Very different from most of the YouTube videos (from experienced people) I've watched.  


Also, for someone who hasn't yet learned how to take apart the trigger components (guilty), does one just pour on the oil from the top, and expect it to work its way down?
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Re: Lube thoughts from Jerry

Post by Wobbley on Fri May 11, 2018 11:19 pm

The old saw”just enough oil, no more as it will attract dirt” is hogwash. If there is ANY lube it will attract the same dirt.

With the gun well lubed( maybe to the point of dripping) the excess lube will carry the dirt and suspend it without it causing harm. You can literally dunk the gun in oil, pull it out, load it and shoot it and it won’t care. It won’t get any dirtier and will likely function longer than one that was lubed with a drop on the shiny spots.
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Re: Lube thoughts from Jerry

Post by john bickar on Fri May 11, 2018 11:50 pm

mikemyers wrote:
jmdavis wrote:Back in 2016 I had run out of the oil that the previous owner and I used for my wad gun. I posted here, asked questions to different people and finally spoke with Jerry Keefer about it. 

What he told me led me to Marvel Custom Oil, aka. Marvel Machinegun Oil, aka MFR7 gun oil. But he also included the following note in an email when I asked how much oil I should use. I bought the last 3 bottles of Marvel Custom Oil in 2016. They ran out two weeks ago. 

"Andy Moody, who is one hell of a Marine shooter, and mentor to Zins was asked about oiling at a Zins Clinic.
He stated," I keep adding oil until it's dripping on the bench..""


Good advice, I think.
How literally serious are you guys?   I was always taught just enough lubrication, and no more.  From this thread, it seems like a good idea to drench the gun in oil.  Is that literally true, or ????   

I've always thought just enough oil, no more, as it will attract dirt.  From this thread it seems like that excess of oil will just flush any dirt out.  

Very different from most of the YouTube videos (from experienced people) I've watched.  


Also, for someone who hasn't yet learned how to take apart the trigger components (guilty), does one just pour on the oil from the top, and expect it to work its way down?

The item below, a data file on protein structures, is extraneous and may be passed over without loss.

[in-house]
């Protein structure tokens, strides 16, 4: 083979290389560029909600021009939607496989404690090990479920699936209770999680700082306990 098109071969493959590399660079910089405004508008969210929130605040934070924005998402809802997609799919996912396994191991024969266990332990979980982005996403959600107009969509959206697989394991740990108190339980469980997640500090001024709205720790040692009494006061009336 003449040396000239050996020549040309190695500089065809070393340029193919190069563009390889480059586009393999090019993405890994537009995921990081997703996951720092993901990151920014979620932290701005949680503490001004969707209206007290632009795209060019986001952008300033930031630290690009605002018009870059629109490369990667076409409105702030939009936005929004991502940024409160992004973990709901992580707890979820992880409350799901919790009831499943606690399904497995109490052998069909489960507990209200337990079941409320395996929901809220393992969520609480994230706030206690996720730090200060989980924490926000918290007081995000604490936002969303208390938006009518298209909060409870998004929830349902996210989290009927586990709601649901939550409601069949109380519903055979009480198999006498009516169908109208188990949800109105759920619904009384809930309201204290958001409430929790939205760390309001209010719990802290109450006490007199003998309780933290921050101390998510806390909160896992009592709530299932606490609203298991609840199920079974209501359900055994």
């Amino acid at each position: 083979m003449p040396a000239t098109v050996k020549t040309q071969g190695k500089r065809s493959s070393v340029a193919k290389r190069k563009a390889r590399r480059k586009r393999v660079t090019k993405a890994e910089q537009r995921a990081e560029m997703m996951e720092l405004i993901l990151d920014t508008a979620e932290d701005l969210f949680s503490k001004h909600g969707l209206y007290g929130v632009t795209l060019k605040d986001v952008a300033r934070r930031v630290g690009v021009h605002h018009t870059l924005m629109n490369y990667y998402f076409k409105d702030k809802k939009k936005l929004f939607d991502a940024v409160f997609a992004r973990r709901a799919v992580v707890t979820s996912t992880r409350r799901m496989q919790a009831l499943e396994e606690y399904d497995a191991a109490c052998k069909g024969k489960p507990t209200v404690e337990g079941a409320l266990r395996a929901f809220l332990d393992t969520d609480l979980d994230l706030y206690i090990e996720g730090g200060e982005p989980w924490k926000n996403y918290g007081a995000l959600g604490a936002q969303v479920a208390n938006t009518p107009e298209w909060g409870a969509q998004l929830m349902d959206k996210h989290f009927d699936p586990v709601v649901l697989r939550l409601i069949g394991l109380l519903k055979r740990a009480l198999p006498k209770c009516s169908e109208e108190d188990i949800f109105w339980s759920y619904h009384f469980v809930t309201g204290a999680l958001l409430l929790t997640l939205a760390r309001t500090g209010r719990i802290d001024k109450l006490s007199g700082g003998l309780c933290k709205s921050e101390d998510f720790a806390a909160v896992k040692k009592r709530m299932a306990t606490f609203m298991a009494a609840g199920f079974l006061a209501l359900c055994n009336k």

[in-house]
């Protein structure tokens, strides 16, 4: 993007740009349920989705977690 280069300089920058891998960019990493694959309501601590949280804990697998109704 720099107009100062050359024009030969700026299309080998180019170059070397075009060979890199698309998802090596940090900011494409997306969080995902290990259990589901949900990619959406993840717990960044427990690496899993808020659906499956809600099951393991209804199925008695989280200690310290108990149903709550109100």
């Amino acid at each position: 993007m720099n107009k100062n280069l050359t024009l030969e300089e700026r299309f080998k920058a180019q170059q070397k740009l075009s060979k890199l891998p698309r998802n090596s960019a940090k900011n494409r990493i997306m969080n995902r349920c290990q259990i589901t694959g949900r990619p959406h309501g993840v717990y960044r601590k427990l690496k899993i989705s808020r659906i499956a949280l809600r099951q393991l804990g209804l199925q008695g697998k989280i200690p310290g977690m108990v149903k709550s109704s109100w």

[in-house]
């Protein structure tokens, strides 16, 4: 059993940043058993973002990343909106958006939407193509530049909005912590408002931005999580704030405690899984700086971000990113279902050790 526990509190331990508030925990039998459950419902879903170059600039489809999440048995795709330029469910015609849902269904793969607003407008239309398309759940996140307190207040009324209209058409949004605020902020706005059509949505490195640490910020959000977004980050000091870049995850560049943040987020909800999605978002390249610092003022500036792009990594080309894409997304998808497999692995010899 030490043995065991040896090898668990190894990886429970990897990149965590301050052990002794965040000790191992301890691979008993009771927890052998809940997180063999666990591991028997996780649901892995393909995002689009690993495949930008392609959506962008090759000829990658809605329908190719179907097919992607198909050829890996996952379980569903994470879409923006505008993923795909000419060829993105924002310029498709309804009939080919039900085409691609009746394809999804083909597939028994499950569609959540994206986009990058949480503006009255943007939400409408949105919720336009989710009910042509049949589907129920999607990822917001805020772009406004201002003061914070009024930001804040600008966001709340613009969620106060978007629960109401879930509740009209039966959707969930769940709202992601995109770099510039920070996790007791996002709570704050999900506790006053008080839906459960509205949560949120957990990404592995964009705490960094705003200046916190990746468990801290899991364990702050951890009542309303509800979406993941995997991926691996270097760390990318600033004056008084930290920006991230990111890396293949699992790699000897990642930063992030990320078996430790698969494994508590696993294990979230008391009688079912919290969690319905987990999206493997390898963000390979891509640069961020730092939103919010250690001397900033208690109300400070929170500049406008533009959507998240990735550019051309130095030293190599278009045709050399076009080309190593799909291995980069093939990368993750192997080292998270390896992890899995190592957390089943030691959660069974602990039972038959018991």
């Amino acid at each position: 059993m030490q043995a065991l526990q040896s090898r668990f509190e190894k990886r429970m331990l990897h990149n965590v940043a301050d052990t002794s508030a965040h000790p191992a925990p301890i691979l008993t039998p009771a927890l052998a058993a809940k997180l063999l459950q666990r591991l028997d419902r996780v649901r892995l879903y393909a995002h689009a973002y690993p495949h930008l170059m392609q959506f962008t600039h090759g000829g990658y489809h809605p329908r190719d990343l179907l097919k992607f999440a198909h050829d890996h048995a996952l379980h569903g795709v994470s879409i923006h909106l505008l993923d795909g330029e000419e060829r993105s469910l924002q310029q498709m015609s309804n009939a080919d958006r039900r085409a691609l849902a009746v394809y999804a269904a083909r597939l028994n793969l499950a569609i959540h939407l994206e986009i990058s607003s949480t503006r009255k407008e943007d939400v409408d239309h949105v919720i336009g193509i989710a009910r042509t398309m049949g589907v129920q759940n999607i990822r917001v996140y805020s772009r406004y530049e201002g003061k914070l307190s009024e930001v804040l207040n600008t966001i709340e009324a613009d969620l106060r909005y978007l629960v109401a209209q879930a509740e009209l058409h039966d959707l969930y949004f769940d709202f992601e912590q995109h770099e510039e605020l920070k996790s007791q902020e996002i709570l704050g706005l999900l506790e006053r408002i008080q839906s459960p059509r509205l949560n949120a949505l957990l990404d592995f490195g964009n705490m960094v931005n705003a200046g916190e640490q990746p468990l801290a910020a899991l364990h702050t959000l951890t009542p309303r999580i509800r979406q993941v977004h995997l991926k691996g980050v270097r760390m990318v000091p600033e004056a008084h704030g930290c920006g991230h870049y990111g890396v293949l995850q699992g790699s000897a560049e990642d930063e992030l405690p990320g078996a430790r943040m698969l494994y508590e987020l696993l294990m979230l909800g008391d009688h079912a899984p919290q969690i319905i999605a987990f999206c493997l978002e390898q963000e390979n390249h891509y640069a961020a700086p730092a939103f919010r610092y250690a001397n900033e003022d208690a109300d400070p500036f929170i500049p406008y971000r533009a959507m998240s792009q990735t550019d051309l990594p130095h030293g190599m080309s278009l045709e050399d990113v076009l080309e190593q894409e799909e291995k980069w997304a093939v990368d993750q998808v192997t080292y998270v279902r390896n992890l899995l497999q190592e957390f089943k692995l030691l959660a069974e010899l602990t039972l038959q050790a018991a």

Hey Mike,

I've been shooting for a while. Been around a bit.

YMMV, but I pay as much attention to the "IF IT AIN'T DRIPPIN' OFF YER ARM IT AIN'T ENOUGH OIL" school of thought as I do to the "IF YER USIN' A PISTOL, YA DUN FUCTUP A HUNDRED YARDS AGO" school of thought.

My guns run. It's important to me that they do, so I make sure that they do. I don't drench them in oil, but I don't care much one way or another if other people drench their guns in oil.
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Re: Lube thoughts from Jerry

Post by dronning on Sat May 12, 2018 1:01 am

I don't drench, but I adhere to the "better a little too much than not enough" school of thought.  Oiling is part of my match process.  I also tear down and clean after x number of rounds (depends on the powder I'm using) or just before my last couple of practice sessions before a big match, that way I can verify everything is GTG.
- Dave
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Re: Lube thoughts from Jerry

Post by jmdavis on Sat May 12, 2018 1:38 am

Since I started this one I will say this. I liberally oil the top of the barrel and bushing area with the slide back. I don’t scrimp on the rails. I sparingly  oil the lugs. I have never gotten oil on my scope, and I don’t want it dripping on my hands when I shoot. But it does drip on the bench. 

I run it wet because it is tight, so tight that even something as thin as tetra grease will cause malfunctions. No grease for the wadgun.  I run it wet because I regularly clean both gun and magazines. I have had issues with gunk, particularly lube building in magazines. My cleaning solution of choice is Kroil, a lube in itself, but one with solvent capabilities. 

I have notes that date back to the first time the gun was fired after it left the Curtis Shop in 1998. There is a record of matches, practice sessions, and cleanings. Alibis, failures and corrective actions are noted, for the pistol along with the loads and the loading equipment. I know how the loads and pistol reactvat different temperatures. So I have winter and summer loads. I can’t say that any of this is the best way, but it is a way that works. Other than trying to shoot summer loads in the pistol when the indoor temp was 42, it works reliably and accurately.
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Re: Lube thoughts from Jerry

Post by mikemyers on Sat May 12, 2018 3:52 am